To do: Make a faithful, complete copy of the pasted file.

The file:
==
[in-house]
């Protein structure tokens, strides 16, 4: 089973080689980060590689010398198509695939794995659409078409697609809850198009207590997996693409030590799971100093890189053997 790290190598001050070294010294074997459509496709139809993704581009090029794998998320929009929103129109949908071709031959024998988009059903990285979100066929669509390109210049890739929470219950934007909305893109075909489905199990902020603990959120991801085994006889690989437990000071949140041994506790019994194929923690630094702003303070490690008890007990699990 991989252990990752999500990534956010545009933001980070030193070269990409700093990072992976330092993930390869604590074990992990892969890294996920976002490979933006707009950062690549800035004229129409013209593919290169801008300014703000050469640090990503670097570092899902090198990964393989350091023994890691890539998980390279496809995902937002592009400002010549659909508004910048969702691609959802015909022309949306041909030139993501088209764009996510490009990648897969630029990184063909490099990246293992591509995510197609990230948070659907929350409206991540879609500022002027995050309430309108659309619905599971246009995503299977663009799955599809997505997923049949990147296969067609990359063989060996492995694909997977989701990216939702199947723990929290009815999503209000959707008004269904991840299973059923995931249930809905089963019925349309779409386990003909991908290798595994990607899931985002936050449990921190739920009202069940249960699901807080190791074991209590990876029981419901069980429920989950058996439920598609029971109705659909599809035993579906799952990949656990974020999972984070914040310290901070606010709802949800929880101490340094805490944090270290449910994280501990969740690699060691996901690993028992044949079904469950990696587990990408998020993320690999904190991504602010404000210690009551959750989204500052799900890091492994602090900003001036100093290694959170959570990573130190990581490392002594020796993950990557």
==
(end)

[in-house]
């Protein structure tokens, strides 16, 4: 089973080689980060590689010398198509695939794995659409078409697609809850198009207590997996693409030590799971100093890189053997 790290190598001050070294010294074997459509496709139809993704581009090029794998998320929009929103129109949908071709031959024998988009059903990285979100066929669509390109210049890739929470219950934007909305893109075909489905199990902020603990959120991801085994006889690989437990000071949140041994506790019994194929923690630094702003303070490690008890007990699990 991989252990990752999500990534956010545009933001980070030193070269990409700093990072992976330092993930390869604590074990992990892969890294996920976002490979933006707009950062690549800035004229129409013209593919290169801008300014703000050469640090990503670097570092899902090198990964393989350091023994890691890539998980390279496809995902937002592009400002010549659909508004910048969702691609959802015909022309949306041909030139993501088209764009996510490009990648897969630029990184063909490099990246293992591509995510197609990230948070659907929350409206991540879609500022002027995050309430309108659309619905599971246009995503299977663009799955599809997505997923049949990147296969067609990359063989060996492995694909997977989701990216939702199947723990929290009815999503209000959707008004269904991840299973059923995931249930809905089963019925349309779409386990003909991908290798595994990607899931985002936050449990921190739920009202069940249960699901807080190791074991209590990876029981419901069980429920989950058996439920598609029971109705659909599809035993579906799952990949656990974020999972984070914040310290901070606010709802949800929880101490340094805490944090270290449910994280501990969740690699060691996901690993028992044949079904469950990696587990990408998020993320690999904190991504602010404000210690009551959750989204500052799900890091492994602090900003001036100093290694959170959570990573130190990581490392002594020796993950990557």